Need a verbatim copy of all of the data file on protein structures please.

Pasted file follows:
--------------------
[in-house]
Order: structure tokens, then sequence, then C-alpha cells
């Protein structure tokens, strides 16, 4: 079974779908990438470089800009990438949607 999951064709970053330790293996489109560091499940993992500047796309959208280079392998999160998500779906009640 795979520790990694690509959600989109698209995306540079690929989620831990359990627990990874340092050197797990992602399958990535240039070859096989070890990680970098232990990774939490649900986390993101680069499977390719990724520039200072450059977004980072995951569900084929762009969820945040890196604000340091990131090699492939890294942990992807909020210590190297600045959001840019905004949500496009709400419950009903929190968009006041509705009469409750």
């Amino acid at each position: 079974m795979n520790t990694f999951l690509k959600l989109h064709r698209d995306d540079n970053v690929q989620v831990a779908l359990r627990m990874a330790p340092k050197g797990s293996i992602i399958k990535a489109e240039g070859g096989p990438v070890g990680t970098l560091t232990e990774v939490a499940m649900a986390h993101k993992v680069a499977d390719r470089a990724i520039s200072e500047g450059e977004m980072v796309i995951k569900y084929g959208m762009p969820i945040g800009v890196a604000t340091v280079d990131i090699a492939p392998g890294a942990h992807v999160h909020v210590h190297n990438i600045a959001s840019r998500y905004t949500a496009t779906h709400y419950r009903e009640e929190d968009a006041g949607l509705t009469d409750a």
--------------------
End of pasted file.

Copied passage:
[in-house]
Order: structure tokens, then sequence, then C-alpha cells
């Protein structure tokens, strides 16, 4: 079974779908990438470089800009990438949607 999951064709970053330790293996489109560091499940993992500047796309959208280079392998999160998500779906009640 795979520790990694690509959600989109698209995306540079690929989620831990359990627990990874340092050197797990992602399958990535240039070859096989070890990680970098232990990774939490649900986390993101680069499977390719990724520039200072450059977004980072995951569900084929762009969820945040890196604000340091990131090699492939890294942990992807909020210590190297600045959001840019905004949500496009709400419950009903929190968009006041509705009469409750």
């Amino acid at each position: 079974m795979n520790t990694f999951l690509k959600l989109h064709r698209d995306d540079n970053v690929q989620v831990a779908l359990r627990m990874a330790p340092k050197g797990s293996i992602i399958k990535a489109e240039g070859g096989p990438v070890g990680t970098l560091t232990e990774v939490a499940m649900a986390h993101k993992v680069a499977d390719r470089a990724i520039s200072e500047g450059e977004m980072v796309i995951k569900y084929g959208m762009p969820i945040g800009v890196a604000t340091v280079d990131i090699a492939p392998g890294a942990h992807v999160h909020v210590h190297n990438i600045a959001s840019r998500y905004t949500a496009t779906h709400y419950r009903e009640e929190d968009a006041g949607l509705t009469d409750a």